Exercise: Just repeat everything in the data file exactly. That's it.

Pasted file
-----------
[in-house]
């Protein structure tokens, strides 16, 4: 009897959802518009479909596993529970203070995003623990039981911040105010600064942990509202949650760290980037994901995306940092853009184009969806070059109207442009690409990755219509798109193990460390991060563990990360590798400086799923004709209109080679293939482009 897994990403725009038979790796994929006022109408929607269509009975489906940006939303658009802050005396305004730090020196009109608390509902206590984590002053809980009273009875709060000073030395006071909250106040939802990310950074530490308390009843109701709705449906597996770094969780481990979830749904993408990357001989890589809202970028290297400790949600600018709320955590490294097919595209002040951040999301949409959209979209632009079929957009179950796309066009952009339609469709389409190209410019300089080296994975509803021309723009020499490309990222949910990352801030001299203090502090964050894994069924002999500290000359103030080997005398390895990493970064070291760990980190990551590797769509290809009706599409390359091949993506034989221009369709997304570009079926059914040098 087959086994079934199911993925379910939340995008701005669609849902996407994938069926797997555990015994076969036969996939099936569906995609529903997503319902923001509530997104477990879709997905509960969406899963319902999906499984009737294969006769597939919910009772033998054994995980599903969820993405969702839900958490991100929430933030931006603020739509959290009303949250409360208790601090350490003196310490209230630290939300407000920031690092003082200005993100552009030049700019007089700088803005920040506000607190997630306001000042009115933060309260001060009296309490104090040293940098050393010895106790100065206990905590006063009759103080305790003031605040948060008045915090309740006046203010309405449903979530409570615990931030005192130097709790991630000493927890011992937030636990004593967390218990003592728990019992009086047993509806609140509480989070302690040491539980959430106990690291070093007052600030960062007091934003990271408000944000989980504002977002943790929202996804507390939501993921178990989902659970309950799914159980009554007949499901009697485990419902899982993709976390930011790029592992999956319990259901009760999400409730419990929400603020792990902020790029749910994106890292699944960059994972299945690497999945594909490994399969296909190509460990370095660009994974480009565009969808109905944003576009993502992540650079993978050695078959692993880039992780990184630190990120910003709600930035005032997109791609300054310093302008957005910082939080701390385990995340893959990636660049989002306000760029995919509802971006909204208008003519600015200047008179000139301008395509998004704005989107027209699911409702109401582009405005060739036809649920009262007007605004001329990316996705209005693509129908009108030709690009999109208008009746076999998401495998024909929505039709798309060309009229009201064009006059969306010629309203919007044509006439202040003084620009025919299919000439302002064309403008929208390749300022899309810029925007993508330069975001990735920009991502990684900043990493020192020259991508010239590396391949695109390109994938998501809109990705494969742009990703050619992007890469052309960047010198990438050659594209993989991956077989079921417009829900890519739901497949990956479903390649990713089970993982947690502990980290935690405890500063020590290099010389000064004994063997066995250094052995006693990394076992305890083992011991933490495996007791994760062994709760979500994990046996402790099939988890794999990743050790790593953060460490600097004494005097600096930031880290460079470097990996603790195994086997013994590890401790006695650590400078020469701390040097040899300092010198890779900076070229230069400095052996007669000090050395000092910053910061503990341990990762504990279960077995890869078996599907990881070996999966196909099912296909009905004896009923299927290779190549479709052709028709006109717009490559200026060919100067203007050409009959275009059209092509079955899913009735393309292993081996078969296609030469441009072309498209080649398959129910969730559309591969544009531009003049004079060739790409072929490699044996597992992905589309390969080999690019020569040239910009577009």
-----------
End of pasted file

[in-house]
């Protein structure tokens, strides 16, 4: 009897959802518009479909596993529970203070995003623990039981911040105010600064942990509202949650760290980037994901995306940092853009184009969806070059109207442009690409990755219509798109193990460390991060563990990360590798400086799923004709209109080679293939482009 897994990403725009038979790796994929006022109408929607269509009975489906940006939303658009802050005396305004730090020196009109608390509902206590984590002053809980009273009875709060000073030395006071909250106040939802990310950074530490308390009843109701709705449906597996770094969780481990979830749904993408990357001989890589809202970028290297400790949600600018709320955590490294097919595209002040951040999301949409959209979209632009079929957009179950796309066009952009339609469709389409190209410019300089080296994975509803021309723009020499490309990222949910990352801030001299203090502090964050894994069924002999500290000359103030080997005398390895990493970064070291760990980190990551590797769509290809009706599409390359091949993506034989221009369709997304570009079926059914040098 087959086994079934199911993925379910939340995008701005669609849902996407994938069926797997555990015994076969036969996939099936569906995609529903997503319902923001509530997104477990879709997905509960969406899963319902999906499984009737294969006769597939919910009772033998054994995980599903969820993405969702839900958490991100929430933030931006603020739509959290009303949250409360208790601090350490003196310490209230630290939300407000920031690092003082200005993100552009030049700019007089700088803005920040506000607190997630306001000042009115933060309260001060009296309490104090040293940098050393010895106790100065206990905590006063009759103080305790003031605040948060008045915090309740006046203010309405449903979530409570615990931030005192130097709790991630000493927890011992937030636990004593967390218990003592728990019992009086047993509806609140509480989070302690040491539980959430106990690291070093007052600030960062007091934003990271408000944000989980504002977002943790929202996804507390939501993921178990989902659970309950799914159980009554007949499901009697485990419902899982993709976390930011790029592992999956319990259901009760999400409730419990929400603020792990902020790029749910994106890292699944960059994972299945690497999945594909490994399969296909190509460990370095660009994974480009565009969808109905944003576009993502992540650079993978050695078959692993880039992780990184630190990120910003709600930035005032997109791609300054310093302008957005910082939080701390385990995340893959990636660049989002306000760029995919509802971006909204208008003519600015200047008179000139301008395509998004704005989107027209699911409702109401582009405005060739036809649920009262007007605004001329990316996705209005693509129908009108030709690009999109208008009746076999998401495998024909929505039709798309060309009229009201064009006059969306010629309203919007044509006439202040003084620009025919299919000439302002064309403008929208390749300022899309810029925007993508330069975001990735920009991502990684900043990493020192020259991508010239590396391949695109390109994938998501809109990705494969742009990703050619992007890469052309960047010198990438050659594209993989991956077989079921417009829900890519739901497949990956479903390649990713089970993982947690502990980290935690405890500063020590290099010389000064004994063997066995250094052995006693990394076992305890083992011991933490495996007791994760062994709760979500994990046996402790099939988890794999990743050790790593953060460490600097004494005097600096930031880290460079470097990996603790195994086997013994590890401790006695650590400078020469701390040097040899300092010198890779900076070229230069400095052996007669000090050395000092910053910061503990341990990762504990279960077995890869078996599907990881070996999966196909099912296909009905004896009923299927290779190549479709052709028709006109717009490559200026060919100067203007050409009959275009059209092509079955899913009735393309292993081996078969296609030469441009072309498209080649398959129910969730559309591969544009531009003049004079060739790409072929490699044996597992992905589309390969080999690019020569040239910009577009």